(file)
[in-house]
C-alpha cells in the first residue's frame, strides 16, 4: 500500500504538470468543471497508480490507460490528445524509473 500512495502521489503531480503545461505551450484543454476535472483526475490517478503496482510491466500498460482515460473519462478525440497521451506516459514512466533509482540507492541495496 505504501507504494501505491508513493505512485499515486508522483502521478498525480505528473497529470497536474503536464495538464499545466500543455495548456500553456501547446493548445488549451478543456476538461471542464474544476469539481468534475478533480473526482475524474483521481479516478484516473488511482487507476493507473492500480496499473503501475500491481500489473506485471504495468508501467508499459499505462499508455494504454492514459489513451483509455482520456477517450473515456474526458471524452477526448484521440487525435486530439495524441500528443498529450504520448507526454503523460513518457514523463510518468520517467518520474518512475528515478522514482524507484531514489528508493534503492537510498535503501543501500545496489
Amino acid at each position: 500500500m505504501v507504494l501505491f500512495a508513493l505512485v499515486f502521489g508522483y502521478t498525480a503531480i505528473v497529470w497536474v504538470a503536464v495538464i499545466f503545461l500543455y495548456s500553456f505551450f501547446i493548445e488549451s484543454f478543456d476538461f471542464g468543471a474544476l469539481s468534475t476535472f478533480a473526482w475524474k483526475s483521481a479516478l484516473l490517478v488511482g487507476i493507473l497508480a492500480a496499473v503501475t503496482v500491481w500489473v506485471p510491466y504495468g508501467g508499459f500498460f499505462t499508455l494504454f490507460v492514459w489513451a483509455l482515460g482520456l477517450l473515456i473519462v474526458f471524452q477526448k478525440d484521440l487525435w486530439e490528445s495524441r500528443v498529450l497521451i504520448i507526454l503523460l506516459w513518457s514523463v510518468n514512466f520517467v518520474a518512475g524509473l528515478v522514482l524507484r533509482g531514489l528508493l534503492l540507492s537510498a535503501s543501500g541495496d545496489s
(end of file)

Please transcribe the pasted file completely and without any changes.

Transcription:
[in-house]
C-alpha cells in the first residue's frame, strides 16, 4: 500500500504538470468543471497508480490507460490528445524509473 500512495502521489503531480503545461505551450484543454476535472483526475490517478503496482510491466500498460482515460473519462478525440497521451506516459514512466533509482540507492541495496 505504501507504494501505491508513493505512485499515486508522483502521478498525480505528473497529470497536474503536464495538464499545466500543455495548456500553456501547446493548445488549451478543456476538461471542464474544476469539481468534475478533480473526482475524474483521481479516478484516473488511482487507476493507473492500480496499473503501475500491481500489473506485471504495468508501467508499459499505462499508455494504454492514459489513451483509455482520456477517450473515456474526458471524452477526448484521440487525435486530439495524441500528443498529450504520448507526454503523460513518457514523463510518468520517467518520474518512475528515478522514482524507484531514489528508493534503492537510498535503501543501500545496489
Amino acid at each position: 500500500m505504501v507504494l501505491f500512495a508513493l505512485v499515486f502521489g508522483y502521478t498525480a503531480i505528473v497529470w497536474v504538470a503536464v495538464i499545466f503545461l500543455y495548456s500553456f505551450f501547446i493548445e488549451s484543454f478543456d476538461f471542464g468543471a474544476l469539481s468534475t476535472f478533480a473526482w475524474k483526475s483521481a479516478l484516473l490517478v488511482g487507476i493507473l497508480a492500480a496499473v503501475t503496482v500491481w500489473v506485471p510491466y504495468g508501467g508499459f500498460f499505462t499508455l494504454f490507460v492514459w489513451a483509455l482515460g482520456l477517450l473515456i473519462v474526458f471524452q477526448k478525440d484521440l487525435w486530439e490528445s495524441r500528443v498529450l497521451i504520448i507526454l503523460l506516459w513518457s514523463v510518468n514512466f520517467v518520474a518512475g524509473l528515478v522514482l524507484r533509482g531514489l528508493l534503492l540507492s537510498a535503501s543501500g541495496d545496489s